Thimphu dzongkhag court sentenced the two proprietors of Bhutan Employment Overseas (BEO) to seven years and 11 months in prison on April 14.
The proprietors, Tenzin Rigden and Jurmey Tshewang, were found guilty of making bank false statements forging the seal and logo of a bank for 697 youth who went to Japan through the Learn and Earn programme. They were sentenced to five years in prison which is non-compoundable.
The court slapped the proprietors with two years and 11 months prison term each for the making of fake payslips for the guardians of the youth. They can pay in lieu of the prison term.
However, the charge of larceny by deception has been dropped after evidence to the contrary was produced before the court.
The charges against BEO employees who were involved in the preparation of documents, including the aforesaid fake documents, were withdrawn by the Office of the Attorney General (OAG).
According to a family member of one of the convicts, the proprietors are devastated by the court’s ruling. He said that their actions did not tantamount to forgery.
Both defendants in the court proceedings pleaded not guilty to the forgery charges the OAG submitted against them. They argued that the forgery comprises two key elements: intention and action. The intention must qualify as “evil”, one that causes injury or harm to the so-called “aggrieved” party. The intention, in this case, was to enable Bhutanese youth to study and work in Japan.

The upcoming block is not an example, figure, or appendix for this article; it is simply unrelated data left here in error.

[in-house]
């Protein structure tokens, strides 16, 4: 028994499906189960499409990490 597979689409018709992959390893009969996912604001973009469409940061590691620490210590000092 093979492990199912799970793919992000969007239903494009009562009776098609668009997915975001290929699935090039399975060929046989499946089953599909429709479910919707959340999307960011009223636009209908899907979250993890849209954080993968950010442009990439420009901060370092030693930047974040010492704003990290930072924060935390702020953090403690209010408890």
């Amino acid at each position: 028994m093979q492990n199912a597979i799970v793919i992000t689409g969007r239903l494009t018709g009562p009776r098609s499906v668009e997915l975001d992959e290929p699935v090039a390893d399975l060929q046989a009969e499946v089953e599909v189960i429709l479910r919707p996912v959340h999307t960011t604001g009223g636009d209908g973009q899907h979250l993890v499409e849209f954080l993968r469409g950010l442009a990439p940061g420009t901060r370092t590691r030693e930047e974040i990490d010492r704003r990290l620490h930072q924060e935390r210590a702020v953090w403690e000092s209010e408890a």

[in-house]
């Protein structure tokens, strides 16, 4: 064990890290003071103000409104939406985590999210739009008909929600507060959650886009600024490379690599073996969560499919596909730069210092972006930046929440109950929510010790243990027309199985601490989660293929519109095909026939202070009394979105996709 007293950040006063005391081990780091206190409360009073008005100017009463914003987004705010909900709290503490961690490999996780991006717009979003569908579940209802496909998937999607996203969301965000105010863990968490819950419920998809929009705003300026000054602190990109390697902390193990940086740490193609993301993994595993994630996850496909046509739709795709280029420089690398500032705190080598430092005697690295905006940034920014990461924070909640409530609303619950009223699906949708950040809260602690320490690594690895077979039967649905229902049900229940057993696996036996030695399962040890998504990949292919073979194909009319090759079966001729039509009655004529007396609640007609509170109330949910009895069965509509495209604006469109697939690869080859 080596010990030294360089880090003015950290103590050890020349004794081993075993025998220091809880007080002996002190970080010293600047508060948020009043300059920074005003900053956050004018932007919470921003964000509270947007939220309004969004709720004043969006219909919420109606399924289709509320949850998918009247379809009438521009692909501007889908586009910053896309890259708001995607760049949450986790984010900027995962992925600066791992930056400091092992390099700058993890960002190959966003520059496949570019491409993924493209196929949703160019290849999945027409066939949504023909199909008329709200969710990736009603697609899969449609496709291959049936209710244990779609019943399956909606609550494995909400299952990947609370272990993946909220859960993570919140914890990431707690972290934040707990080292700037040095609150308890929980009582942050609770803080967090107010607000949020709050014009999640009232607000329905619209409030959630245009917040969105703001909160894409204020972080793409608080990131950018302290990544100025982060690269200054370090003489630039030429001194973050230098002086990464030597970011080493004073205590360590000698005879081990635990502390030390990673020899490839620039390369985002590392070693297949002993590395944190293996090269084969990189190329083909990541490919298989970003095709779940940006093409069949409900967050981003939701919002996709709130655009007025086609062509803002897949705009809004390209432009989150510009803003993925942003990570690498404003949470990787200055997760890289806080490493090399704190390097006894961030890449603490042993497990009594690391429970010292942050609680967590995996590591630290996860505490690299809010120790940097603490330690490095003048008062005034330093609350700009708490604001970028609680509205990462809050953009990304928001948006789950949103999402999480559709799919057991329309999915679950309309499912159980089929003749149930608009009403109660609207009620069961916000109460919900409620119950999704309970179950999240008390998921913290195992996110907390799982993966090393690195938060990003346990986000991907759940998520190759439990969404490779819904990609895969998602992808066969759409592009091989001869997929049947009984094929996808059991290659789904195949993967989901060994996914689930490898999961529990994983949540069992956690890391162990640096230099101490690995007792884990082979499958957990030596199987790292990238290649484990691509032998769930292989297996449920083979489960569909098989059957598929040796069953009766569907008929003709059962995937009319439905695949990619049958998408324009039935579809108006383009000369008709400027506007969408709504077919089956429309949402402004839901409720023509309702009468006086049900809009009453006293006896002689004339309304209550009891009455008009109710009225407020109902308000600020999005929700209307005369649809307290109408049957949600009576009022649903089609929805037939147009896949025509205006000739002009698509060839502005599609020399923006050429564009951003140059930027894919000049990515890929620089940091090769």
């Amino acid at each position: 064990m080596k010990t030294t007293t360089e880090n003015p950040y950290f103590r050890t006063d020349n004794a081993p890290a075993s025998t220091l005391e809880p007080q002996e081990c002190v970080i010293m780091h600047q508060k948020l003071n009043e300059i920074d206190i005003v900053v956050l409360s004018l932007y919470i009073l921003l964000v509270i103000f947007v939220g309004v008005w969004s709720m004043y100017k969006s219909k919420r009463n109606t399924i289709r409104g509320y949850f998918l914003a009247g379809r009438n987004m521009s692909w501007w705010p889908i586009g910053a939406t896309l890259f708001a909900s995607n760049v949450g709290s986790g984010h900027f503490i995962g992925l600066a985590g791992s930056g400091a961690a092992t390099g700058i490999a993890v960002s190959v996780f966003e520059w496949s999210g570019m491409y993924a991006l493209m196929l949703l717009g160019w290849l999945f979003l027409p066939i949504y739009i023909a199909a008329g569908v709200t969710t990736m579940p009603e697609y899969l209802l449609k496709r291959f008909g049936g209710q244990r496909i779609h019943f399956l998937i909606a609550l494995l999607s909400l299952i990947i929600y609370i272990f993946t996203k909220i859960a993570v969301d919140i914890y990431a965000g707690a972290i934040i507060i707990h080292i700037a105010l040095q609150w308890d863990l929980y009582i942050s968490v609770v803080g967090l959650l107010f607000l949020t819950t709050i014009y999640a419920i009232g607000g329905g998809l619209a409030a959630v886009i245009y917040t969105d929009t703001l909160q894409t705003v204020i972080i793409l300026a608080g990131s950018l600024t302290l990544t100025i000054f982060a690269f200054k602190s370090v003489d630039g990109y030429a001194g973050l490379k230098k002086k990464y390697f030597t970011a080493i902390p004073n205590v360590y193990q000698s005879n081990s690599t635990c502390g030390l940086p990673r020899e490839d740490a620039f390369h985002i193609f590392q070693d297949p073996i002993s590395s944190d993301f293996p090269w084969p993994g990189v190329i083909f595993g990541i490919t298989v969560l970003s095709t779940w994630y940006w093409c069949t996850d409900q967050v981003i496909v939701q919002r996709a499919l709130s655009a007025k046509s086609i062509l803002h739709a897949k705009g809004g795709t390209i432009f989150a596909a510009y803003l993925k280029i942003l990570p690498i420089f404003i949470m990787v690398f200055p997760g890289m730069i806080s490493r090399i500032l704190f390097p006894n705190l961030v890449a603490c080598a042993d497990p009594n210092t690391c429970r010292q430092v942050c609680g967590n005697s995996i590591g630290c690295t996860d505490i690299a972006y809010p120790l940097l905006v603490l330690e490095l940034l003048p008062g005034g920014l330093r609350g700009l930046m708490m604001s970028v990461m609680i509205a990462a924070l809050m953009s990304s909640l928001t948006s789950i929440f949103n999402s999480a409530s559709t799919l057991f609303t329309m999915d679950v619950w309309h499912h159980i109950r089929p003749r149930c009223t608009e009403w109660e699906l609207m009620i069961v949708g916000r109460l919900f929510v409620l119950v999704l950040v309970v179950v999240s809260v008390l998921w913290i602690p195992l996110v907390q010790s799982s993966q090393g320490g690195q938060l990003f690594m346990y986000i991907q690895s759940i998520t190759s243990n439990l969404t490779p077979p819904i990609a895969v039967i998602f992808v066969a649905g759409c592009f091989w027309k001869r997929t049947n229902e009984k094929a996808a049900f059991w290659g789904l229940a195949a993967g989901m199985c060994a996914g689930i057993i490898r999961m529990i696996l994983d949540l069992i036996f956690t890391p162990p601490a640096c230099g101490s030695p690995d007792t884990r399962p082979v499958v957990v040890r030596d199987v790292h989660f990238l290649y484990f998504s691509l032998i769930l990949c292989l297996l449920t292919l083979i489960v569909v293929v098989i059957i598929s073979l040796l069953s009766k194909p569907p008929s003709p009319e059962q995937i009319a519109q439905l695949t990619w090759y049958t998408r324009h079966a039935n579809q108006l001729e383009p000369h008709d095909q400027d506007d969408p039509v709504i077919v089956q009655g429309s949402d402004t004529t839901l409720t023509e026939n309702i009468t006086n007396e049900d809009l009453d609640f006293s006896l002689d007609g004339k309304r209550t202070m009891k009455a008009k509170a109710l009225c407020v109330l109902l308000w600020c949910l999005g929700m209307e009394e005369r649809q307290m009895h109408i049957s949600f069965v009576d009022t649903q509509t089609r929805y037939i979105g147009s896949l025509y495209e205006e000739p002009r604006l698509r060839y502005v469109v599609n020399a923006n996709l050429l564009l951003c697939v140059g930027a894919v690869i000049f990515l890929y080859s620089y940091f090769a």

They submitted before the court that more than 350 of these youth are still in Japan working hard in a challenging environment and doing well, benefitting themselves, their families and the country at large.
Their lawyer also submitted that without such documents, which are now dubbed as “forged”, none of the youths would have been able to go to Japan in the first place.
Regarding the “action”, the documents in question were made in-house by the BEO staff on the “instruction” of the proprietors. This of course is not the right thing to do. However, one must not lose sight of the fact that the action did not cause any “harm” or “injury” to the bank whose letterheads were used to make the documents. The defence also claimed that there existed a widespread age-old practice of youths from other countries entering Japan by making the bank documents in the same manner and the BEO proprietors were in fact asked to do the same by their counterparts.
A family member also said that it is a shame that only the two proprietors who “only gave instructions to make the documents” were charged and punished. “It is unbelievable that parents and the youths who signed on these very documents and had prior knowledge about it are left out,” he said.
Kuensel learnt the defendants are going to appeal to the High Court.